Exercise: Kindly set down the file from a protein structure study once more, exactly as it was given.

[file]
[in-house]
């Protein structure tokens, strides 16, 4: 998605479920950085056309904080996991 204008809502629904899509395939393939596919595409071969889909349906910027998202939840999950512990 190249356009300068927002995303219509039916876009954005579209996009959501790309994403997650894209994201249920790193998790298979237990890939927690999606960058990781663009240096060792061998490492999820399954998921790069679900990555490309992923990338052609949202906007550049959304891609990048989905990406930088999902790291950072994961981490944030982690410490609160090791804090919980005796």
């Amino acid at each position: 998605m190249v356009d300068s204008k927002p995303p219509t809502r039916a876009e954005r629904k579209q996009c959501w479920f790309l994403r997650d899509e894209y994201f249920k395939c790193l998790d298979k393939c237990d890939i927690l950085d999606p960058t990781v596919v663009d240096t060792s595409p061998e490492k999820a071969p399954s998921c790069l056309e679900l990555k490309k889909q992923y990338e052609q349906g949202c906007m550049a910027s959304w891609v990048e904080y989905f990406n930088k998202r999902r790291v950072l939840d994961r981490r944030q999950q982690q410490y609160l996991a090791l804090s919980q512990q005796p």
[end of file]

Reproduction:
[in-house]
């Protein structure tokens, strides 16, 4: 998605479920950085056309904080996991 204008809502629904899509395939393939596919595409071969889909349906910027998202939840999950512990 190249356009300068927002995303219509039916876009954005579209996009959501790309994403997650894209994201249920790193998790298979237990890939927690999606960058990781663009240096060792061998490492999820399954998921790069679900990555490309992923990338052609949202906007550049959304891609990048989905990406930088999902790291950072994961981490944030982690410490609160090791804090919980005796």
């Amino acid at each position: 998605m190249v356009d300068s204008k927002p995303p219509t809502r039916a876009e954005r629904k579209q996009c959501w479920f790309l994403r997650d899509e894209y994201f249920k395939c790193l998790d298979k393939c237990d890939i927690l950085d999606p960058t990781v596919v663009d240096t060792s595409p061998e490492k999820a071969p399954s998921c790069l056309e679900l990555k490309k889909q992923y990338e052609q349906g949202c906007m550049a910027s959304w891609v990048e904080y989905f990406n930088k998202r999902r790291v950072l939840d994961r981490r944030q999950q982690q410490y609160l996991a090791l804090s919980q512990q005796p």